My trip down the yellow brick road of Depression.

Depression at some level happens to all of us. Depressed about progress at work or school. Maybe depression over a lost loved one or opportunity. Depression has so many forms sometimes one doesn’t even realize they suffer from it.  Well after years of ignoring it, I realized I suffer from depression and am in treatment.  So let’s talk about my treatment.

My therapist is a very nice guy.  He is the second one I have used as the first seemed not to remember previous sessions and was quick to recommend medication with out even discussion my issues.  He instead listened to me and gave me some real opposition to my ideals.  The best part about him is he uses Eastern philosophies like Buddhism in his method. Being a Buddhist I could tell after our sessions, and once I would study my spiritual books and doctrines, that a piece of it was familiar to me and the reason we are a good fit. And he is actually Jewish, go figure.

We fight, well I fight against his tough talk.  He pushes me and when I’m not ready to be pushed, I push back and shut down.  It’s typical but what he doesn’t know is I take what he tells me and utilize them at home. I don’t want him to get a big head.  And I’m aware it’s not exactly productive but I still have a problem being vulnerable in front of him.

Before I sought help, I had many thoughts of suicide.  I can even remember writing a note in elementary school due to many bullying situations and many lonely playground days.  I can remember serious thoughts of running away but I never did because I knew it would get better. But as my life continued to be more difficult than others, or I should say more difficult than I could handle, suicide was always an option.  I had a friend call my parents in high school after a disturbing phone conversation she and I had.  I was upset with her then but I understand now.

My problems stem from not feeling loved. I never felt my parents loved and understood me. I struggled with friends becoming mildly popular but never forming deep connections that lasted.  I never was invited to parties but always had fun with my “friends” during school, but my after school hours were spent in front of the television.  I struggled with my sexuality and while I had many short relationships with girls, I clearly wasn’t happy with them.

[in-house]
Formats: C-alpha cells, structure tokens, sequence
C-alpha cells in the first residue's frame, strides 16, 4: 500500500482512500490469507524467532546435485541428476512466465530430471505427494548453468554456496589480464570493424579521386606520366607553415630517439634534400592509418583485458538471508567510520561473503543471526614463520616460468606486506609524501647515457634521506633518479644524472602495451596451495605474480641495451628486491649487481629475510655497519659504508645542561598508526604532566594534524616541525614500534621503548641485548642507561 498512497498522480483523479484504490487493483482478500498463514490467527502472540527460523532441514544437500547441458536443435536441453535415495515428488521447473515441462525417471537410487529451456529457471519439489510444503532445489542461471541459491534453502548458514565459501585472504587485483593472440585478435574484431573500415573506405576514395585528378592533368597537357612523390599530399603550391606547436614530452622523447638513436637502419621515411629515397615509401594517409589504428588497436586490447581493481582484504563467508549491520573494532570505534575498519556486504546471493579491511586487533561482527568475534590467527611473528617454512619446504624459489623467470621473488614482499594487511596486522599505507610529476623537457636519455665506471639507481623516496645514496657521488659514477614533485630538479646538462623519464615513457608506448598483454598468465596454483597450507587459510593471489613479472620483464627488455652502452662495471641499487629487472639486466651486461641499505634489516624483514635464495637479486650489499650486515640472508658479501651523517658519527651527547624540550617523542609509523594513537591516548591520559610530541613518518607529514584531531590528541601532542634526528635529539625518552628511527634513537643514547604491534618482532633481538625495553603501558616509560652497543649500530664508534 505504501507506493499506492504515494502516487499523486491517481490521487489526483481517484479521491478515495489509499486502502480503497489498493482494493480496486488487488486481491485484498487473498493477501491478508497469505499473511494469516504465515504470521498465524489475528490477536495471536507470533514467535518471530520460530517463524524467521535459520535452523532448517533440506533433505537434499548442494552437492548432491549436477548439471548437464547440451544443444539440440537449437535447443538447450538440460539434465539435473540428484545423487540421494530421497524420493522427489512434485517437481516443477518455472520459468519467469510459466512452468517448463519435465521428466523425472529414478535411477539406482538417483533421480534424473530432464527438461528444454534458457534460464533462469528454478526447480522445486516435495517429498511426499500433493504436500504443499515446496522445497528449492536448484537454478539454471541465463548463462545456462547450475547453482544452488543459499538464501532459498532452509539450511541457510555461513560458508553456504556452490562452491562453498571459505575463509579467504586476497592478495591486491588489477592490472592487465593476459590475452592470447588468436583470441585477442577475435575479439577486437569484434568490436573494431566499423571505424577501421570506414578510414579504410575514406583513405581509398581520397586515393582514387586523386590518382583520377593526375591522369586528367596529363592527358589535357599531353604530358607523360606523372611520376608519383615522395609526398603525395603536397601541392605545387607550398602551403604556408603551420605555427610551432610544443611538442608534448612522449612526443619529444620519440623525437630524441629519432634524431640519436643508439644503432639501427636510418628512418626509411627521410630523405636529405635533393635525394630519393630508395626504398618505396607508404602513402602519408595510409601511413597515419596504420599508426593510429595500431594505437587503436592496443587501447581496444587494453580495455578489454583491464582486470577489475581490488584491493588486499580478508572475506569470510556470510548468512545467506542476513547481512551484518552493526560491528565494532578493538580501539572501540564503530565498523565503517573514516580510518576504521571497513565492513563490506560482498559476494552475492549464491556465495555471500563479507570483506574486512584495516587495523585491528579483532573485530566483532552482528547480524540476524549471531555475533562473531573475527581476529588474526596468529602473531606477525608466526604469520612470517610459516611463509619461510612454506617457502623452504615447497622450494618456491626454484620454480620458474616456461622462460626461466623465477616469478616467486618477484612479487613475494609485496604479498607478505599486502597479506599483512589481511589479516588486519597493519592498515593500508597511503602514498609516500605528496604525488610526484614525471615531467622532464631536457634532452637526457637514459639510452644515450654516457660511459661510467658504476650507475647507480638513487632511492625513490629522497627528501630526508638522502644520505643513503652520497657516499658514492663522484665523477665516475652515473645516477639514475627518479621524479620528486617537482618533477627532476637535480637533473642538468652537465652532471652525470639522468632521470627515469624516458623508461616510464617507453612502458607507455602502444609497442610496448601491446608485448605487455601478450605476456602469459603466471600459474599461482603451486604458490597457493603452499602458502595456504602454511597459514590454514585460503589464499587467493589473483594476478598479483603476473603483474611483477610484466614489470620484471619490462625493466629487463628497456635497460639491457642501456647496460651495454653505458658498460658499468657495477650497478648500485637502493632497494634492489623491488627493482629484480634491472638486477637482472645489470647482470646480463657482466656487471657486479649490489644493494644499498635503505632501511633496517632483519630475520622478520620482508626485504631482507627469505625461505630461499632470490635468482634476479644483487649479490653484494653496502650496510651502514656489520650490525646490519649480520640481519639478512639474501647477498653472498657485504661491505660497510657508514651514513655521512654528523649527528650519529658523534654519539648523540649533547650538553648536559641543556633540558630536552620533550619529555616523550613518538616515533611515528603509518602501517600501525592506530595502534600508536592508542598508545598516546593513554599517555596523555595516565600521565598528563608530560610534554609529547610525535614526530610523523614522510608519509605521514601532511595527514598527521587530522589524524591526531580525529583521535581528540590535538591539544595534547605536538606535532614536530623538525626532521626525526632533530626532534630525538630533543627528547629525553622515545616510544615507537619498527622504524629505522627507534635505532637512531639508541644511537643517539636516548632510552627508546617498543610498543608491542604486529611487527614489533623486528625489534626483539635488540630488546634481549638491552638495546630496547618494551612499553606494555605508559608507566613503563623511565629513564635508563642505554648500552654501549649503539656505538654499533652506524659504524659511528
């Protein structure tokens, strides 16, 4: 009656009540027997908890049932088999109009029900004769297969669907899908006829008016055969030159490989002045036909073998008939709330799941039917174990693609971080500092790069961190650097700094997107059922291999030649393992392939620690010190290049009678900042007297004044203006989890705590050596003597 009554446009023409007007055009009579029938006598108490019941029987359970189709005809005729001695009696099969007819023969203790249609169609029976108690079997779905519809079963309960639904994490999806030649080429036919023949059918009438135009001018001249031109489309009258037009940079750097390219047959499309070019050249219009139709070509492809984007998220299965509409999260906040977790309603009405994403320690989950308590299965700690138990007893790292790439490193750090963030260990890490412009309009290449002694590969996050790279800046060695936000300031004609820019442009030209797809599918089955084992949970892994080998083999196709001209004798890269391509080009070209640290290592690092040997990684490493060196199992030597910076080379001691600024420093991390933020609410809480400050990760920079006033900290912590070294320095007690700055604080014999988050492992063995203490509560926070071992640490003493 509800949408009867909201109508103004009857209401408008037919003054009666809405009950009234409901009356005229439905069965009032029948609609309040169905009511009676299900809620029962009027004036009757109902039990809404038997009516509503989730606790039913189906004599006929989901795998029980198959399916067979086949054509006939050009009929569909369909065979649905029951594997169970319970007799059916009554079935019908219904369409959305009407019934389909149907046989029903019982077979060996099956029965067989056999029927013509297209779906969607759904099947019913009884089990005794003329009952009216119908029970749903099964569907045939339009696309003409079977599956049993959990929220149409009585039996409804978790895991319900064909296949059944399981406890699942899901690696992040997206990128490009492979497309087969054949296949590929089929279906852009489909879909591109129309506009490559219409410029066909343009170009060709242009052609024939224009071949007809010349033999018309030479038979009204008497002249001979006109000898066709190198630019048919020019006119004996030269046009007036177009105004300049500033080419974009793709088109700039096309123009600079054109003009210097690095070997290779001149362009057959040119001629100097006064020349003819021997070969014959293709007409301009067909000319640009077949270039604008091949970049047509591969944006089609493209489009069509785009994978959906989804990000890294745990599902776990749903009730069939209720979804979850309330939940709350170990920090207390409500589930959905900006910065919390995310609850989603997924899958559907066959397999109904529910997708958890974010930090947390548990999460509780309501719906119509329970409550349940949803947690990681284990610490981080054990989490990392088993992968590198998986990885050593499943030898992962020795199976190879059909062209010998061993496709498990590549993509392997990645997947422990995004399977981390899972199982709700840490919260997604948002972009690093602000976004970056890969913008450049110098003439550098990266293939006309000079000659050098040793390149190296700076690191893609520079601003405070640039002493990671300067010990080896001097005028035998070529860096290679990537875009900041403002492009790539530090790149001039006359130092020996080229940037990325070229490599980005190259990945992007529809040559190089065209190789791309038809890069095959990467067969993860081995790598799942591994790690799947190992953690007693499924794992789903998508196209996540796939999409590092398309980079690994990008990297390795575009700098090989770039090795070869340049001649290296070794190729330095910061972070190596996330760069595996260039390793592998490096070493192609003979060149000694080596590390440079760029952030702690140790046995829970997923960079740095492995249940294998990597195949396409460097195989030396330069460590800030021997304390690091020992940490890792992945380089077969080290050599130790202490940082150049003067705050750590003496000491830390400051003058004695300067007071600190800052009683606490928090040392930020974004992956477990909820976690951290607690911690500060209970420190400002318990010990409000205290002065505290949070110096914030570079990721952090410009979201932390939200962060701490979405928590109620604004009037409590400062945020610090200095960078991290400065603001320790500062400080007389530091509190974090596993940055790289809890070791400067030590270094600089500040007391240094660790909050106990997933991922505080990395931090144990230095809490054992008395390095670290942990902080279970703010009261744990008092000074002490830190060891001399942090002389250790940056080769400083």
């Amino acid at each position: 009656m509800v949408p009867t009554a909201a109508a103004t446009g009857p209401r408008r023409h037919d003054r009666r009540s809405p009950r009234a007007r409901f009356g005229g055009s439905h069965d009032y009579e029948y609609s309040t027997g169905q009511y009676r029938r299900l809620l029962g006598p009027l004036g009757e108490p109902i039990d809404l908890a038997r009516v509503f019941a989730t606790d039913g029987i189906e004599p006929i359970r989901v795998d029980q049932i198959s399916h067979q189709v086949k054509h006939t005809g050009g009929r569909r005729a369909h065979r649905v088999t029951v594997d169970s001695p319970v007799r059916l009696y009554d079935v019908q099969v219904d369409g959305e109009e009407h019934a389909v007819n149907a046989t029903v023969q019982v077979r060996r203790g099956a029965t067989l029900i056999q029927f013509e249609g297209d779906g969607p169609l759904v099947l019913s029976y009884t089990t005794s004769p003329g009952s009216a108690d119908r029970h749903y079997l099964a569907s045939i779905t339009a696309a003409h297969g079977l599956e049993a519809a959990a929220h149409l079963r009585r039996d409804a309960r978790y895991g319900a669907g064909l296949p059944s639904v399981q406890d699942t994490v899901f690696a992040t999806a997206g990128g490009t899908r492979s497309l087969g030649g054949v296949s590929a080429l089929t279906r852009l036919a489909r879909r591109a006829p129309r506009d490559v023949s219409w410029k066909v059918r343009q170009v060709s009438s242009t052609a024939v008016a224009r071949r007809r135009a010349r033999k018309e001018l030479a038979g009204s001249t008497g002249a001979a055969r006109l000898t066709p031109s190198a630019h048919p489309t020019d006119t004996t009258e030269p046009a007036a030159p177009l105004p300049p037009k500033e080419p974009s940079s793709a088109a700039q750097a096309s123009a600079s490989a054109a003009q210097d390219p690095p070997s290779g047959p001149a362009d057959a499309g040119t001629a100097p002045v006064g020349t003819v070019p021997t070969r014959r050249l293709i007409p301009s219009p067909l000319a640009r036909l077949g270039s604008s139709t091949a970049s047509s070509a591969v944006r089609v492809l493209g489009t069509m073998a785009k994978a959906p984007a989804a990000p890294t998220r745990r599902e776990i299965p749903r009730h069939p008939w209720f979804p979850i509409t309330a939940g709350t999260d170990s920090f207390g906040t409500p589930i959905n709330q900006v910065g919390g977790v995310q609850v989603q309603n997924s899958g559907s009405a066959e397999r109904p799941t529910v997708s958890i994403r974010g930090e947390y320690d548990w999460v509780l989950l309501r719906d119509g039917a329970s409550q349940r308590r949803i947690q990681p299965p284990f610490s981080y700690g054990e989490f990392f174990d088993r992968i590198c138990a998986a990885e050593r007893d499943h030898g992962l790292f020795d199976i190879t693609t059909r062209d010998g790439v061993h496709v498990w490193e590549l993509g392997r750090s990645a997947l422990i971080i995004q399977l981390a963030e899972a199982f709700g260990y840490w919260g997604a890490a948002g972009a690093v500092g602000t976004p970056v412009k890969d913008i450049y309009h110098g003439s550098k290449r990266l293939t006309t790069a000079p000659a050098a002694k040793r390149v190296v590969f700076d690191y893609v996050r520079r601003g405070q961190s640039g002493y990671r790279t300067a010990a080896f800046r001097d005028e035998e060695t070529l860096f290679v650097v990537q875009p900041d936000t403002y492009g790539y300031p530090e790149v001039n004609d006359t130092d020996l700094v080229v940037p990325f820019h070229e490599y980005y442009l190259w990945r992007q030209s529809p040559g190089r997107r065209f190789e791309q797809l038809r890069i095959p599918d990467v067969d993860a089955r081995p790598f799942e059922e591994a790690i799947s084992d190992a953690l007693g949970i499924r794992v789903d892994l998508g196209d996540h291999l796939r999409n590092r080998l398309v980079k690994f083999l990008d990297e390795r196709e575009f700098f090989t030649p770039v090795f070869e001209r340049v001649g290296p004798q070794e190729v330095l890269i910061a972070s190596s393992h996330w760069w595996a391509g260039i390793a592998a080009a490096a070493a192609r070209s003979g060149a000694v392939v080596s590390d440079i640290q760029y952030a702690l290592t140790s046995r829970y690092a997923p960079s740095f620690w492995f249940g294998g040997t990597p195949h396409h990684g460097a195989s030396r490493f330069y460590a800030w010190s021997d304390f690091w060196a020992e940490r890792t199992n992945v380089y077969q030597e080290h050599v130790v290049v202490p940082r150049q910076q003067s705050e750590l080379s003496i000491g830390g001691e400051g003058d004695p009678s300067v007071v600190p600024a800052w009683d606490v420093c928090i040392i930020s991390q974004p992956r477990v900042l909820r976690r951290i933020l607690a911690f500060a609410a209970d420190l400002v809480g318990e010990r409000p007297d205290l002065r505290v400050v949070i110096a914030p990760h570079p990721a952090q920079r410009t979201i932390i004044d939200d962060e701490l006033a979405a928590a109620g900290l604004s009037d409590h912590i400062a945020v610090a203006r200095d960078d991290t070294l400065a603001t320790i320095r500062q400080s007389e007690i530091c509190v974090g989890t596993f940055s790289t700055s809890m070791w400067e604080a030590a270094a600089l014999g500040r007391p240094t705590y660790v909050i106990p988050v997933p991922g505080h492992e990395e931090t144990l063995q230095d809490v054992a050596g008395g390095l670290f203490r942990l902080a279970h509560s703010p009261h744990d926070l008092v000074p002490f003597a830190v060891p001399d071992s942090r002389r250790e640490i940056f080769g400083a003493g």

If I had to pin point what it really boiled down to for me is not trusting that I can be loved by all and deserved love. I lacked confidence in the gifts I have been blessed with. So with that knowledge am I fixed? Not by a long shot but my progress amazes even me.  I have moments that I fall back in to doubt in myself but the moments are shorter and shorter in duration than ever before. I’m making strides even if they aren’t as big as others would prefer.

So what’s next? Daily commitment to myself.  Sometimes it’s a good thing to be selfish.  I use to think I was but only in the superficial things. When it came to doing right for myself and no one else, I could never do it because of the fear of losing people in my life who really weren’t in my life to begin with.  So I’m a selfish mutha shut yo mouth. A I love it. My New Year’s resolution is to continue to be selfish and heal.  Happy New Year’s all.


7 thoughts on “My trip down the yellow brick road of Depression.

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  1. I just want to say I’m beginner to blogging and really liked your blog. More than likely I’m going to bookmark your site . You actually have amazing article content. Kudos for revealing your web-site.


  2. Much of what you have written resonated with me. Depression from an early age, a feeling of disconnect with others, suicide always as an option.


  3. I, too, suffer from a depression disorder and an anxiety disorder. I’ve been through many therapists and treatments, and a neuro-psychiatrist may have summed it up in one sentence; “Maybe you just have a chemical imbalance in your brain.”

    That may be. But I was also emotionally abandoned by my parents growing up. They were always there to help get me out of trouble, but they gave me no parental guidance and no emotional support. My father got sober when I was five, but my parents were selfish people who expended all their energy on themselves.

    I’ve been greatly helped by my spiritual path, (I’m a Taoist,) and by the great love in my life. I also have a good psychiatrist and a supportive doctor. I’m glad you’ve found a constructive way to deal with your depression, and I admire your courage to write about it. Too often in our “community” our brothers can be unsupportive and even nasty. I hope the new year is filled with joy and prosperity.


  4. As a fellow with the same malady I appreciate your situation and am glad you decided to share it and more importantly write it down. Kudos on the flight from the pharmaceutical pusher. I unfortunately went down that road for a couple of years, much to my detriment and years before we had the information about that path.

    Bless the internet and European double blind studies, now we all have the evidence and information available. Many souls will be spared the false hope of a pharma fix.

    I try every day to think of my depression as a blessing / life lesson and the mighty climb as a simple task to be accomplished every day.


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